Partners In Health, an organization somewhere between a petition and an order of chivalry, that has been wearing down the jerks and assholes of this world for forty or so years with the notion that no human life is more deserving than any other of care, preservation, and prolongation. In a decent world PIH would not be the looney fringe but the uncontested consensus. Goes to show you.
Deconstruction, another of my observances, a word too oft used in vain to mean “vaguely throwing mud in the direction of something.” In the day I discovered and instantly joined this crew, it was used gingerly, because we were aware of the very real possibility that, like bomb crews, we might think we had defused the monsters of Western civilization but had only unscrewed their outer shells and perhaps carried them into the hiding-places of our opposition, where they might subsequently explode. It was never a safe assumption that anything had been adequately or indeed at all deconstructed. Since I was hanging out with epidemiologists during much of that era, which was also the era of AIDS, the two modes of wariness intertwined in my thinking as I realized that some diseases can only be managed, never cured. At any rate, the company of people who would go to any lengths to wrestle a metaphysical assumption to the ground gave me courage to go on and do whatever odd stuff the task of the moment seemed to require, though well-attested epistemologies might say it was impossible or worthless. The pleasure of confuting common sense was non-negligible.
Other affinities: … well, I would bore you. Let’s say there’s a pattern and leave it at that.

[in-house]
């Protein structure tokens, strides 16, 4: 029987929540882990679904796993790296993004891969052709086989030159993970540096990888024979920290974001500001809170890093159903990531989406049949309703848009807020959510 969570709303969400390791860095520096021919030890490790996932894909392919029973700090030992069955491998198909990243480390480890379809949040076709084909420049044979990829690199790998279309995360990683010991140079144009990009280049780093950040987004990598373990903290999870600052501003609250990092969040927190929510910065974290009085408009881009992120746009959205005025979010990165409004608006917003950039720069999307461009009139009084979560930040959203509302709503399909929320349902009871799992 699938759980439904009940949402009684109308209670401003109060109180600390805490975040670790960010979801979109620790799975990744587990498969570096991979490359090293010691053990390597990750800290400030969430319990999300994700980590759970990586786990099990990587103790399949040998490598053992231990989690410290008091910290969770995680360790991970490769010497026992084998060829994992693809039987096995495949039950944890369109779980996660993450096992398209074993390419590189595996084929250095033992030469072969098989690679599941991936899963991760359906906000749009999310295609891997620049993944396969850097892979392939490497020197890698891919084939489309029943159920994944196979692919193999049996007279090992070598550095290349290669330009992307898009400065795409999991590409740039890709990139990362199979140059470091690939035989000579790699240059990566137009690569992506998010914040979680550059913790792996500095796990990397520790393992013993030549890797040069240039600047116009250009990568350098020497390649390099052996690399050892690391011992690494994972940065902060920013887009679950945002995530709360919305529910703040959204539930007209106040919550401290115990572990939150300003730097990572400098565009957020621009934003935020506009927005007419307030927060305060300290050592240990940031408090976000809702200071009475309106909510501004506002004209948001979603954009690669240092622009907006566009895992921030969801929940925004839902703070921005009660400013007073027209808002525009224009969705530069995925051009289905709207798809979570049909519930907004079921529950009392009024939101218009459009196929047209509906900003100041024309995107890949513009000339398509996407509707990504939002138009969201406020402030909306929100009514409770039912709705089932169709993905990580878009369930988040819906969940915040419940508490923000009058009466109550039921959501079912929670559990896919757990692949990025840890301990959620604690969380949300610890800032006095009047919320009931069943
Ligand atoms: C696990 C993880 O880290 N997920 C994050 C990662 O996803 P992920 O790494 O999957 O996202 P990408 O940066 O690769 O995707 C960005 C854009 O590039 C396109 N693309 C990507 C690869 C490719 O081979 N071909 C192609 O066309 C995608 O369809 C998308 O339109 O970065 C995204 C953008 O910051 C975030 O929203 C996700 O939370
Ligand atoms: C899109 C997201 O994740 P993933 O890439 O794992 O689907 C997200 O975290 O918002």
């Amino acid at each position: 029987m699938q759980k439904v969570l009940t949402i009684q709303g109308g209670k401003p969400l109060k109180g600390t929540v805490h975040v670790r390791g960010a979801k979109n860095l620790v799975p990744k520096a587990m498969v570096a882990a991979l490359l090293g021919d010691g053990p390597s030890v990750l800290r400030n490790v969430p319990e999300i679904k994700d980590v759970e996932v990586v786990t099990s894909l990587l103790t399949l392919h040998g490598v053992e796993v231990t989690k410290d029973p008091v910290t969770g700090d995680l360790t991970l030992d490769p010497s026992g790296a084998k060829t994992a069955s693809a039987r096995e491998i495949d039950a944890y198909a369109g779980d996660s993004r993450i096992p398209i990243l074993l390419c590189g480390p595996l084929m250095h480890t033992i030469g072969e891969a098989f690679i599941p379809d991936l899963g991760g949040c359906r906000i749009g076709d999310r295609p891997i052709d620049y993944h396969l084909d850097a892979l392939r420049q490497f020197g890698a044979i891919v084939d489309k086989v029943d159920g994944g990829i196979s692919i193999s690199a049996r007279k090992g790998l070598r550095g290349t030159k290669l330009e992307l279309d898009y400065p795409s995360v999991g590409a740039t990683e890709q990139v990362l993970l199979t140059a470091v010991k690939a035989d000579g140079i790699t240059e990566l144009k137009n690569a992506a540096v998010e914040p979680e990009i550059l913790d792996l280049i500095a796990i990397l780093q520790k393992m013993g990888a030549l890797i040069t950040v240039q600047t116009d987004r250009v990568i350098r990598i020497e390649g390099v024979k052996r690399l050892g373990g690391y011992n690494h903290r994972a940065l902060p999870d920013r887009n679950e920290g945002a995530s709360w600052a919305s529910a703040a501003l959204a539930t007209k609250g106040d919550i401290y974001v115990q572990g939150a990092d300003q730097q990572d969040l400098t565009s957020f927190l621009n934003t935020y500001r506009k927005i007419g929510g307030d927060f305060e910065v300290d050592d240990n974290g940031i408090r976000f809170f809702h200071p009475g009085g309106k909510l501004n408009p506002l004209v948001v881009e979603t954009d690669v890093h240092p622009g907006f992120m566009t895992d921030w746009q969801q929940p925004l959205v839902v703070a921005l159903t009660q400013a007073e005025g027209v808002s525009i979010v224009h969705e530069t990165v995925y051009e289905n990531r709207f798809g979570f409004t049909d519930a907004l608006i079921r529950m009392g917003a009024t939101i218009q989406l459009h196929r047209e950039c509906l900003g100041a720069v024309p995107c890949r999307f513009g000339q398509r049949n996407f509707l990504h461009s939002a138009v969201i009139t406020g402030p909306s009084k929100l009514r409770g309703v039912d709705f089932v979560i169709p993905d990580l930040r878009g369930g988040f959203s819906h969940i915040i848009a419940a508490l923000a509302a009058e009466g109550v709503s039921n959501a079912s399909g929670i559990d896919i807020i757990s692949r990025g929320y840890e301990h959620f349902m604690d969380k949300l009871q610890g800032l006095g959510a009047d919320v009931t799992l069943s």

I’m an impatient person. And I write impatient books, as it occurs to me on looking back over the series so far. They’re on the short side: except when doing anthologies, I like a book to occupy the thin edge of whatever wedge it is driving. They’re also written amid unending interruptions. The narrative voice (at least, the one I hear in my head whenever I reopen one of those books) is in a hurry: come on, get to the point, why do we need to know this, what’s the consequence? It is not the leisurely voice of a narrator who likes the sound of his own voice and expects that you have all day to listen.
Another aspect of the impatience: don’t tell me what I already know. I would hope that when you open these books you get, despite the relatively slender page count, a high ratio of novelty per page, per paragraph or per sentence. It would distress me to write pages that just endorse a consensus view. If there’s a consensus, I ignore it unless there’s a chance of unsettling it. This makes for a somewhat grouchy, chip-on-the-shoulder tone, I admit.